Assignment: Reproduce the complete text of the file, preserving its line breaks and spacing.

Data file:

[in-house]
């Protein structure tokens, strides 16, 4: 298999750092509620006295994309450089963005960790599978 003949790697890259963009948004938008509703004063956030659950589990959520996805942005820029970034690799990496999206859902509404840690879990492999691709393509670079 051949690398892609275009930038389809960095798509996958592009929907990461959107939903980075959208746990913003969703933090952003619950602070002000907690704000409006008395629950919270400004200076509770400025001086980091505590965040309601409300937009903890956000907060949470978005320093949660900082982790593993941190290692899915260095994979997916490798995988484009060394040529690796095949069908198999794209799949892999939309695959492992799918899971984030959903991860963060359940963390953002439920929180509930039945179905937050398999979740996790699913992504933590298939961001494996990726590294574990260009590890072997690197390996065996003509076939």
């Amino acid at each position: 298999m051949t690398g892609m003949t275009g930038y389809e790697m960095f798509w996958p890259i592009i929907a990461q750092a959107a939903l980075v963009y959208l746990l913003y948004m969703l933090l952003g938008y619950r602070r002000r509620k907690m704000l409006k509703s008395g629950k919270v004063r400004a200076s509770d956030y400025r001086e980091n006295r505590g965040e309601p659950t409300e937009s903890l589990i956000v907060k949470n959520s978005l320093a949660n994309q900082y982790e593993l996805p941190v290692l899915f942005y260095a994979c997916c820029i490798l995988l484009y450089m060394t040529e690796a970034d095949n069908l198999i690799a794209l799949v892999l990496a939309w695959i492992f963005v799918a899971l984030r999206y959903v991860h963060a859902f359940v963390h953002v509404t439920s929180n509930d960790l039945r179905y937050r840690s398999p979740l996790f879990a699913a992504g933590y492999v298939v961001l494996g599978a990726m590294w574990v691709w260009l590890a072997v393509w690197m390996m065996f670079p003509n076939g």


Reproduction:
[in-house]
């Protein structure tokens, strides 16, 4: 298999750092509620006295994309450089963005960790599978 003949790697890259963009948004938008509703004063956030659950589990959520996805942005820029970034690799990496999206859902509404840690879990492999691709393509670079 051949690398892609275009930038389809960095798509996958592009929907990461959107939903980075959208746990913003969703933090952003619950602070002000907690704000409006008395629950919270400004200076509770400025001086980091505590965040309601409300937009903890956000907060949470978005320093949660900082982790593993941190290692899915260095994979997916490798995988484009060394040529690796095949069908198999794209799949892999939309695959492992799918899971984030959903991860963060359940963390953002439920929180509930039945179905937050398999979740996790699913992504933590298939961001494996990726590294574990260009590890072997690197390996065996003509076939």
């Amino acid at each position: 298999m051949t690398g892609m003949t275009g930038y389809e790697m960095f798509w996958p890259i592009i929907a990461q750092a959107a939903l980075v963009y959208l746990l913003y948004m969703l933090l952003g938008y619950r602070r002000r509620k907690m704000l409006k509703s008395g629950k919270v004063r400004a200076s509770d956030y400025r001086e980091n006295r505590g965040e309601p659950t409300e937009s903890l589990i956000v907060k949470n959520s978005l320093a949660n994309q900082y982790e593993l996805p941190v290692l899915f942005y260095a994979c997916c820029i490798l995988l484009y450089m060394t040529e690796a970034d095949n069908l198999i690799a794209l799949v892999l990496a939309w695959i492992f963005v799918a899971l984030r999206y959903v991860h963060a859902f359940v963390h953002v509404t439920s929180n509930d960790l039945r179905y937050r840690s398999p979740l996790f879990a699913a992504g933590y492999v298939v961001l494996g599978a990726m590294w574990v691709w260009l590890a072997v393509w690197m390996m065996f670079p003509n076939g």